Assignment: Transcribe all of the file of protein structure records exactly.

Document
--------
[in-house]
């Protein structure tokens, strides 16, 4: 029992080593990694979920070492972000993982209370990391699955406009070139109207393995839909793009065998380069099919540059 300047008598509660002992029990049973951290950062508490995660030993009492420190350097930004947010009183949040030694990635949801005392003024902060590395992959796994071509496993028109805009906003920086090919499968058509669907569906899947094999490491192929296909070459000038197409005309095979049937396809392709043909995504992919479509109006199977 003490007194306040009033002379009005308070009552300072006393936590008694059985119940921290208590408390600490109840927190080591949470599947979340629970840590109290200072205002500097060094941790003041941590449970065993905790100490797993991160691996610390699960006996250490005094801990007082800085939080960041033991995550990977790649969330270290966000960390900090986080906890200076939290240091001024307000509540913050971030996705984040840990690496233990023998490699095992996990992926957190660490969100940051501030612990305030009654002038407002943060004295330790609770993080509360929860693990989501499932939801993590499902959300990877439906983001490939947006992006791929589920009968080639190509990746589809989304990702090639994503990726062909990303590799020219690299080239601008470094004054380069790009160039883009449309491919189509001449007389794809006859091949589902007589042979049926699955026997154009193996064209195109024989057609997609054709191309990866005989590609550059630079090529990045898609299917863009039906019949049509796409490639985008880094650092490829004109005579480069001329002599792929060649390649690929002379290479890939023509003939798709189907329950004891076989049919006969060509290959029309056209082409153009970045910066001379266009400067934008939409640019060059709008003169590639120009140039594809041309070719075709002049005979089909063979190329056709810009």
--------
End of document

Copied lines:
[in-house]
């Protein structure tokens, strides 16, 4: 029992080593990694979920070492972000993982209370990391699955406009070139109207393995839909793009065998380069099919540059 300047008598509660002992029990049973951290950062508490995660030993009492420190350097930004947010009183949040030694990635949801005392003024902060590395992959796994071509496993028109805009906003920086090919499968058509669907569906899947094999490491192929296909070459000038197409005309095979049937396809392709043909995504992919479509109006199977 003490007194306040009033002379009005308070009552300072006393936590008694059985119940921290208590408390600490109840927190080591949470599947979340629970840590109290200072205002500097060094941790003041941590449970065993905790100490797993991160691996610390699960006996250490005094801990007082800085939080960041033991995550990977790649969330270290966000960390900090986080906890200076939290240091001024307000509540913050971030996705984040840990690496233990023998490699095992996990992926957190660490969100940051501030612990305030009654002038407002943060004295330790609770993080509360929860693990989501499932939801993590499902959300990877439906983001490939947006992006791929589920009968080639190509990746589809989304990702090639994503990726062909990303590799020219690299080239601008470094004054380069790009160039883009449309491919189509001449007389794809006859091949589902007589042979049926699955026997154009193996064209195109024989057609997609054709191309990866005989590609550059630079090529990045898609299917863009039906019949049509796409490639985008880094650092490829004109005579480069001329002599792929060649390649690929002379290479890939023509003939798709189907329950004891076989049919006969060509290959029309056209082409153009970045910066001379266009400067934008939409640019060059709008003169590639120009140039594809041309070719075709002049005979089909063979190329056709810009």